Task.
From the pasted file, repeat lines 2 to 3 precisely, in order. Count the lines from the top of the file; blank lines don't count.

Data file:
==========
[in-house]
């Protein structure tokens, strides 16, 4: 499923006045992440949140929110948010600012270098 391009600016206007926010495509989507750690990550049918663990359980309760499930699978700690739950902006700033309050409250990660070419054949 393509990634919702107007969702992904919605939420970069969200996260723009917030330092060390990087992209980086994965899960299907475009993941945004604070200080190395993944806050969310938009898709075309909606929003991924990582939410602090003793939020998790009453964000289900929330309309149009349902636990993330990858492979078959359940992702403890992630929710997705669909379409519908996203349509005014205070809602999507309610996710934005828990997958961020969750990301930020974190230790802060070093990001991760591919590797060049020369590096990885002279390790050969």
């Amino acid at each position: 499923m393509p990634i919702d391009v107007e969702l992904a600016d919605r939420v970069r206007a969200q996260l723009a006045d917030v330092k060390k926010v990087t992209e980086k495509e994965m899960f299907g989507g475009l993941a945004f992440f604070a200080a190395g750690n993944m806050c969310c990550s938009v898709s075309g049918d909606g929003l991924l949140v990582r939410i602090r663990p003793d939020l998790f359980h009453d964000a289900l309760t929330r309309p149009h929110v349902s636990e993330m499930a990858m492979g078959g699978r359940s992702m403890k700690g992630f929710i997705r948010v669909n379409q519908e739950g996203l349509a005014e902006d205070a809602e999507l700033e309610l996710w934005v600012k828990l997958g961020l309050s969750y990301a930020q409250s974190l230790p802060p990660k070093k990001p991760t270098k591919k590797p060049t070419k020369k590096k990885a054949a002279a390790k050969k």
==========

């Protein structure tokens, strides 16, 4: 499923006045992440949140929110948010600012270098 391009600016206007926010495509989507750690990550049918663990359980309760499930699978700690739950902006700033309050409250990660070419054949 393509990634919702107007969702992904919605939420970069969200996260723009917030330092060390990087992209980086994965899960299907475009993941945004604070200080190395993944806050969310938009898709075309909606929003991924990582939410602090003793939020998790009453964000289900929330309309149009349902636990993330990858492979078959359940992702403890992630929710997705669909379409519908996203349509005014205070809602999507309610996710934005828990997958961020969750990301930020974190230790802060070093990001991760591919590797060049020369590096990885002279390790050969």
């Amino acid at each position: 499923m393509p990634i919702d391009v107007e969702l992904a600016d919605r939420v970069r206007a969200q996260l723009a006045d917030v330092k060390k926010v990087t992209e980086k495509e994965m899960f299907g989507g475009l993941a945004f992440f604070a200080a190395g750690n993944m806050c969310c990550s938009v898709s075309g049918d909606g929003l991924l949140v990582r939410i602090r663990p003793d939020l998790f359980h009453d964000a289900l309760t929330r309309p149009h929110v349902s636990e993330m499930a990858m492979g078959g699978r359940s992702m403890k700690g992630f929710i997705r948010v669909n379409q519908e739950g996203l349509a005014e902006d205070a809602e999507l700033e309610l996710w934005v600012k828990l997958g961020l309050s969750y990301a930020q409250s974190l230790p802060p990660k070093k990001p991760t270098k591919k590797p060049t070419k020369k590096k990885a054949a002279a390790k050969k």